Posted January 28, 2016 in Research
Be the Voice was the theme for this year’s Leading Age conference and c.c. hodgson architectural group embraced this platform to conduct an informal research study, asking attendees to identify the most important elements in creating the resident’s experience at their communities.
The Creating Experience research study dovetailed from a recent Harvard Business Review cover feature on Design Thinking and citing the importance of empathy in “The Evolution of Design Thinking.” While empathic design is rooted in sensitivity and understanding of the residents’ and caregivers’ experiences, it is also evolving into a differentiating business strategy.
Our focus as architects is on creating experiences through design – identifying the experiences and different levels of user engagement – that are central to the design intent of a space. This became the focus of the Creating Experience research study.
As authors of several wellness studies, including part of the research team to conduct the first-ever study 10 years ago on how senior living communities were embracing wellness, the Creating Experience study naturally included the six dimensions of whole-person wellness and how they impact user experiences.
The first question attendees were asked was “Which of the six dimensions of wellness – emotional, intellectual, physical, social, spiritual, vocational – is the most important in creating the resident’s experience at your community?” Social wellness was cited as the most important by 38.5 percent with emotional wellness ranked second at 21.8 percent. The emphasis on social wellness is not surprising considering that opportunities for socialization can significantly improve residents' quality of life and prevent isolation.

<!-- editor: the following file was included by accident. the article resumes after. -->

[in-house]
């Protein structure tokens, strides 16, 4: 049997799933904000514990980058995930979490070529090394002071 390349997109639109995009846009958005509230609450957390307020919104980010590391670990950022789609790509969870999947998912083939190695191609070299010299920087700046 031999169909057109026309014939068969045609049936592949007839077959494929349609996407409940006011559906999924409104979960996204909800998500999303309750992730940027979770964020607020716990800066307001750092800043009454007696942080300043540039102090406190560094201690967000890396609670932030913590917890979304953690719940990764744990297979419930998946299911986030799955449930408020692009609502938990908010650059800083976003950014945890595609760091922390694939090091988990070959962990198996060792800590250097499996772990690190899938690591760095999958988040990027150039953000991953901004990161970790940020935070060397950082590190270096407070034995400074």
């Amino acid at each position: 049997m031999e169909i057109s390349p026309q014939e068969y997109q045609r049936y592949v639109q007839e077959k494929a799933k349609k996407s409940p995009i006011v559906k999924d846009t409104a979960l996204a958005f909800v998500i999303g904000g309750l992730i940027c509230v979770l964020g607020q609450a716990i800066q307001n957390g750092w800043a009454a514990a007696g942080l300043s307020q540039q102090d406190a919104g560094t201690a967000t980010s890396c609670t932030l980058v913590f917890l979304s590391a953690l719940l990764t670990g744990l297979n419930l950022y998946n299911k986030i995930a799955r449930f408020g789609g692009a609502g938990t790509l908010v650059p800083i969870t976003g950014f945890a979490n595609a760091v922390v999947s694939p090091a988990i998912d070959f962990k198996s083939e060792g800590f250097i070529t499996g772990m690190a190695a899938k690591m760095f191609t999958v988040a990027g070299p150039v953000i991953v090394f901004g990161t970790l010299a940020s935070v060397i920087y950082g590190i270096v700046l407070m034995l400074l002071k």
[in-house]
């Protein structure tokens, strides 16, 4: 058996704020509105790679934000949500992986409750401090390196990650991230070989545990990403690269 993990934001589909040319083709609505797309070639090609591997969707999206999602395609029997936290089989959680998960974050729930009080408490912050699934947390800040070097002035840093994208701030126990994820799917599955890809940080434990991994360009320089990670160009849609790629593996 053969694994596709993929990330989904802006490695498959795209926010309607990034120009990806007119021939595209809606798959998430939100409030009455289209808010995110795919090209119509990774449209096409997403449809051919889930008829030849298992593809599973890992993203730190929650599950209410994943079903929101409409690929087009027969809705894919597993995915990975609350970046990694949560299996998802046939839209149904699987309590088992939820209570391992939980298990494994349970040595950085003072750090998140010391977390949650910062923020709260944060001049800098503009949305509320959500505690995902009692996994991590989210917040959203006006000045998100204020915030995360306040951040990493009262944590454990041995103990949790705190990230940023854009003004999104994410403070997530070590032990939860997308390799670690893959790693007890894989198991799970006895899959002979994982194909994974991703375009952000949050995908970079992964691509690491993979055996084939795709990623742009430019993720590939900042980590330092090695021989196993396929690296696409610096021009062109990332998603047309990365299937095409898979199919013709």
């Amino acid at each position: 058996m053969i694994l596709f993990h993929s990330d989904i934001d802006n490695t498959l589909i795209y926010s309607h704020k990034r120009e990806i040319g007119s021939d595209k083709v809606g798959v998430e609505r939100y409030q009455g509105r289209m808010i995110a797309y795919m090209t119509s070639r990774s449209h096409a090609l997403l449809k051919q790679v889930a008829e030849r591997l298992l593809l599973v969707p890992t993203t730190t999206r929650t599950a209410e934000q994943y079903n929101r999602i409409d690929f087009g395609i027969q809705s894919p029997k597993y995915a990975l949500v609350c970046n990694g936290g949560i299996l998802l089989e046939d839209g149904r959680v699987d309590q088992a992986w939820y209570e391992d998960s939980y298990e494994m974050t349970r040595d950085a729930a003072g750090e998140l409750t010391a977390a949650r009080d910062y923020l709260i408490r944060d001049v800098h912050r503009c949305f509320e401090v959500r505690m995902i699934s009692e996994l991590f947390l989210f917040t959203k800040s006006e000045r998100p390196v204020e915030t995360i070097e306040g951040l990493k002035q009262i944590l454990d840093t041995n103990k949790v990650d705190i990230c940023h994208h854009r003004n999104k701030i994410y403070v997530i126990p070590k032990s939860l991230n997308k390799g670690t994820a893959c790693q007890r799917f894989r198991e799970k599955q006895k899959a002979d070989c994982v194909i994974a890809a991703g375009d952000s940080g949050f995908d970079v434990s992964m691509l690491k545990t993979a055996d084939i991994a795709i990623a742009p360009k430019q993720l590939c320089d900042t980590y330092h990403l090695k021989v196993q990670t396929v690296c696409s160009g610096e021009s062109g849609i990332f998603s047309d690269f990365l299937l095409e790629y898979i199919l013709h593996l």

The second questions was “What is the most important issue in designing the resident experience?” Of the three choices – seeing, hearing, and way-finding – both seeing and wayfinding received almost an equal response of more than 40 percent. One attendee commented that it is difficult to discern between the two since you need seeing for way-finding. Regardless of whether it’s seeing or ease in navigating, the research points out how the design and visual aesthetic of the space is critically important in engaging users.
The final question was more open-needed, asking respondents, “What is your favorite public space in your community?” The results overwhelmingly support the importance of the social dimension with the lounge and dining rooms being the favorite spaces. Other notable spaces drawing in other dimensions of wellness – physical, spiritual, and emotional – include the café/bistro, outdoor dining, sports bar, gardens and outdoor spaces, and the wellness center.
The Creating Experience survey tool was programmed by Brooks Adams Research.